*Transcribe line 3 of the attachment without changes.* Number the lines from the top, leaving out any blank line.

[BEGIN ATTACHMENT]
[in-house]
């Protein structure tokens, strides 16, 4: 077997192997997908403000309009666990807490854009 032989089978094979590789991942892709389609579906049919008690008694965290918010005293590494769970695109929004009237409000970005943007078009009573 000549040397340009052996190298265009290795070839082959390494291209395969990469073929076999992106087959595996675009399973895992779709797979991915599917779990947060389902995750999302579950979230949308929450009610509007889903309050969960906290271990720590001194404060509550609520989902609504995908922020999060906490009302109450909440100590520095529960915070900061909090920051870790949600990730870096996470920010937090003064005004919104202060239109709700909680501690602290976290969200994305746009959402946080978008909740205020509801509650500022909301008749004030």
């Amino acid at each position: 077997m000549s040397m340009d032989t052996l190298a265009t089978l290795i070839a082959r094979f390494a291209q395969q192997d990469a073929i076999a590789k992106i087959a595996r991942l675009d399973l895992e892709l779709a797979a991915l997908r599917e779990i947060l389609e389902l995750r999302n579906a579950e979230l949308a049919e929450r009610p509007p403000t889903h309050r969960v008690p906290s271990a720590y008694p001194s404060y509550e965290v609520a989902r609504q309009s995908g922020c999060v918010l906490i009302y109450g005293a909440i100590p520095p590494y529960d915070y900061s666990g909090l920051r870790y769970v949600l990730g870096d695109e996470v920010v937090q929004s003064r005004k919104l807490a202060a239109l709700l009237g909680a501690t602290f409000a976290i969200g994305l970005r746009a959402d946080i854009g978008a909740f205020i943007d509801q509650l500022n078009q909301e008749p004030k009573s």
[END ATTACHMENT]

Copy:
């Amino acid at each position: 077997m000549s040397m340009d032989t052996l190298a265009t089978l290795i070839a082959r094979f390494a291209q395969q192997d990469a073929i076999a590789k992106i087959a595996r991942l675009d399973l895992e892709l779709a797979a991915l997908r599917e779990i947060l389609e389902l995750r999302n579906a579950e979230l949308a049919e929450r009610p509007p403000t889903h309050r969960v008690p906290s271990a720590y008694p001194s404060y509550e965290v609520a989902r609504q309009s995908g922020c999060v918010l906490i009302y109450g005293a909440i100590p520095p590494y529960d915070y900061s666990g909090l920051r870790y769970v949600l990730g870096d695109e996470v920010v937090q929004s003064r005004k919104l807490a202060a239109l709700l009237g909680a501690t602290f409000a976290i969200g994305l970005r746009a959402d946080i854009g978008a909740f205020i943007d509801q509650l500022n078009q909301e008749p004030k009573s």